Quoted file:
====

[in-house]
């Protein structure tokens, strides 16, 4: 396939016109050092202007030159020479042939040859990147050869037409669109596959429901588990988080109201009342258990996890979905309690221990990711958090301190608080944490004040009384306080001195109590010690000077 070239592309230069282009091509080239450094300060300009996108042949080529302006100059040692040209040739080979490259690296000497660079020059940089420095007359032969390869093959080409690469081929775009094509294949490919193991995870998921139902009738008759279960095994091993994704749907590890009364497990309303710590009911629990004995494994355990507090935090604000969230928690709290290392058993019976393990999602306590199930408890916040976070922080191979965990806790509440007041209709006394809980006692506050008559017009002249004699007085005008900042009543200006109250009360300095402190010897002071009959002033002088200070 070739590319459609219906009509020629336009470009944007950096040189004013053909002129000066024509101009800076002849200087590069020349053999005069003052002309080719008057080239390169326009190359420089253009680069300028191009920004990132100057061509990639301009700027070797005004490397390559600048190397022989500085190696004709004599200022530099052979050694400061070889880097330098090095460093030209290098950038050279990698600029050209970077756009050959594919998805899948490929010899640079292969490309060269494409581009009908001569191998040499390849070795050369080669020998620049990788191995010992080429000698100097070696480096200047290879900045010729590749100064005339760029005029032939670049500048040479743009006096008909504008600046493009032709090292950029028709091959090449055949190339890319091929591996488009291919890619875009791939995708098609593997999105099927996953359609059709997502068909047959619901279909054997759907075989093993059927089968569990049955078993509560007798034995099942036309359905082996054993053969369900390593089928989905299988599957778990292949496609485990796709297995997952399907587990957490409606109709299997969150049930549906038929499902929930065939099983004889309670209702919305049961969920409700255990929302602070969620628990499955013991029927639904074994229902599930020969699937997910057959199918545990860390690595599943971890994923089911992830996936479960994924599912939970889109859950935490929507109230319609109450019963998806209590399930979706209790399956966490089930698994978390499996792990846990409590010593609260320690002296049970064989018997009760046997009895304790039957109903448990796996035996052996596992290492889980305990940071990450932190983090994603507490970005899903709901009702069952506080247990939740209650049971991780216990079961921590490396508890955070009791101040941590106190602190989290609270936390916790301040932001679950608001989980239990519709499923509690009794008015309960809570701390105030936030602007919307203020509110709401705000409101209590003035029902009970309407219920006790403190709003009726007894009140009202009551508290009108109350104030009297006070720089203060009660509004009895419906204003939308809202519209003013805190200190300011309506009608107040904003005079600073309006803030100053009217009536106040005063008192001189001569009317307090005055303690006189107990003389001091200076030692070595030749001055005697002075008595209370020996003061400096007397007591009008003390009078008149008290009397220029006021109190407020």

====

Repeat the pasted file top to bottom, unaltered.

[in-house]
């Protein structure tokens, strides 16, 4: 396939016109050092202007030159020479042939040859990147050869037409669109596959429901588990988080109201009342258990996890979905309690221990990711958090301190608080944490004040009384306080001195109590010690000077 070239592309230069282009091509080239450094300060300009996108042949080529302006100059040692040209040739080979490259690296000497660079020059940089420095007359032969390869093959080409690469081929775009094509294949490919193991995870998921139902009738008759279960095994091993994704749907590890009364497990309303710590009911629990004995494994355990507090935090604000969230928690709290290392058993019976393990999602306590199930408890916040976070922080191979965990806790509440007041209709006394809980006692506050008559017009002249004699007085005008900042009543200006109250009360300095402190010897002071009959002033002088200070 070739590319459609219906009509020629336009470009944007950096040189004013053909002129000066024509101009800076002849200087590069020349053999005069003052002309080719008057080239390169326009190359420089253009680069300028191009920004990132100057061509990639301009700027070797005004490397390559600048190397022989500085190696004709004599200022530099052979050694400061070889880097330098090095460093030209290098950038050279990698600029050209970077756009050959594919998805899948490929010899640079292969490309060269494409581009009908001569191998040499390849070795050369080669020998620049990788191995010992080429000698100097070696480096200047290879900045010729590749100064005339760029005029032939670049500048040479743009006096008909504008600046493009032709090292950029028709091959090449055949190339890319091929591996488009291919890619875009791939995708098609593997999105099927996953359609059709997502068909047959619901279909054997759907075989093993059927089968569990049955078993509560007798034995099942036309359905082996054993053969369900390593089928989905299988599957778990292949496609485990796709297995997952399907587990957490409606109709299997969150049930549906038929499902929930065939099983004889309670209702919305049961969920409700255990929302602070969620628990499955013991029927639904074994229902599930020969699937997910057959199918545990860390690595599943971890994923089911992830996936479960994924599912939970889109859950935490929507109230319609109450019963998806209590399930979706209790399956966490089930698994978390499996792990846990409590010593609260320690002296049970064989018997009760046997009895304790039957109903448990796996035996052996596992290492889980305990940071990450932190983090994603507490970005899903709901009702069952506080247990939740209650049971991780216990079961921590490396508890955070009791101040941590106190602190989290609270936390916790301040932001679950608001989980239990519709499923509690009794008015309960809570701390105030936030602007919307203020509110709401705000409101209590003035029902009970309407219920006790403190709003009726007894009140009202009551508290009108109350104030009297006070720089203060009660509004009895419906204003939308809202519209003013805190200190300011309506009608107040904003005079600073309006803030100053009217009536106040005063008192001189001569009317307090005055303690006189107990003389001091200076030692070595030749001055005697002075008595209370020996003061400096007397007591009008003390009078008149008290009397220029006021109190407020």